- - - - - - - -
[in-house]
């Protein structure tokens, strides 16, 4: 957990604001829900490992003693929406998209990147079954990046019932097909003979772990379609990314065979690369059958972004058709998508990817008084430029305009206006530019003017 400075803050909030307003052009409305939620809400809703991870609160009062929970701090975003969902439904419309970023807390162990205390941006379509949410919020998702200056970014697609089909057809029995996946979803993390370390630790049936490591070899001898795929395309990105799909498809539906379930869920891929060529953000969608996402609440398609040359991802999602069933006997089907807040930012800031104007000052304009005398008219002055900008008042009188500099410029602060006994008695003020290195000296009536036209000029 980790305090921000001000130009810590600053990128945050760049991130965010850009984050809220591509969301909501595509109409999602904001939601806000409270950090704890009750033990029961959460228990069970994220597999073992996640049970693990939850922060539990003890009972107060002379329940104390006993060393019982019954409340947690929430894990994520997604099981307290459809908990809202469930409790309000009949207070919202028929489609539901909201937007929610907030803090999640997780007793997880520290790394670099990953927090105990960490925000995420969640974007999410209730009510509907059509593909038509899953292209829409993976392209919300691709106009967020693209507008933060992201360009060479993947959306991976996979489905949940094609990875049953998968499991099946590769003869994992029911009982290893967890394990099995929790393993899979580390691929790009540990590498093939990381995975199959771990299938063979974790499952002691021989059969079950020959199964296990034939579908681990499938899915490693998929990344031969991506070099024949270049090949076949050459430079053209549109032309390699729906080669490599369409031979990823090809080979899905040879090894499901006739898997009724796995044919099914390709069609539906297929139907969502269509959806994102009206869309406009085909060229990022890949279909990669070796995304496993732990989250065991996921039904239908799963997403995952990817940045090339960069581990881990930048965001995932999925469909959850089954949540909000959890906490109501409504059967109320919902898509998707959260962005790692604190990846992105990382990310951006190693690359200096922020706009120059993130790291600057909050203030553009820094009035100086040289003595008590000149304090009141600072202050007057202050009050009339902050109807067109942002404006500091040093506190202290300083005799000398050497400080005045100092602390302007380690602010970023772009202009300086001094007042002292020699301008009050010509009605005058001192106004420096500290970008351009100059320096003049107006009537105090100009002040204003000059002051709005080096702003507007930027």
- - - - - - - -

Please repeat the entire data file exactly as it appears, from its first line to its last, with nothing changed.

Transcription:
[in-house]
């Protein structure tokens, strides 16, 4: 957990604001829900490992003693929406998209990147079954990046019932097909003979772990379609990314065979690369059958972004058709998508990817008084430029305009206006530019003017 400075803050909030307003052009409305939620809400809703991870609160009062929970701090975003969902439904419309970023807390162990205390941006379509949410919020998702200056970014697609089909057809029995996946979803993390370390630790049936490591070899001898795929395309990105799909498809539906379930869920891929060529953000969608996402609440398609040359991802999602069933006997089907807040930012800031104007000052304009005398008219002055900008008042009188500099410029602060006994008695003020290195000296009536036209000029 980790305090921000001000130009810590600053990128945050760049991130965010850009984050809220591509969301909501595509109409999602904001939601806000409270950090704890009750033990029961959460228990069970994220597999073992996640049970693990939850922060539990003890009972107060002379329940104390006993060393019982019954409340947690929430894990994520997604099981307290459809908990809202469930409790309000009949207070919202028929489609539901909201937007929610907030803090999640997780007793997880520290790394670099990953927090105990960490925000995420969640974007999410209730009510509907059509593909038509899953292209829409993976392209919300691709106009967020693209507008933060992201360009060479993947959306991976996979489905949940094609990875049953998968499991099946590769003869994992029911009982290893967890394990099995929790393993899979580390691929790009540990590498093939990381995975199959771990299938063979974790499952002691021989059969079950020959199964296990034939579908681990499938899915490693998929990344031969991506070099024949270049090949076949050459430079053209549109032309390699729906080669490599369409031979990823090809080979899905040879090894499901006739898997009724796995044919099914390709069609539906297929139907969502269509959806994102009206869309406009085909060229990022890949279909990669070796995304496993732990989250065991996921039904239908799963997403995952990817940045090339960069581990881990930048965001995932999925469909959850089954949540909000959890906490109501409504059967109320919902898509998707959260962005790692604190990846992105990382990310951006190693690359200096922020706009120059993130790291600057909050203030553009820094009035100086040289003595008590000149304090009141600072202050007057202050009050009339902050109807067109942002404006500091040093506190202290300083005799000398050497400080005045100092602390302007380690602010970023772009202009300086001094007042002292020699301008009050010509009605005058001192106004420096500290970008351009100059320096003049107006009537105090100009002040204003000059002051709005080096702003507007930027």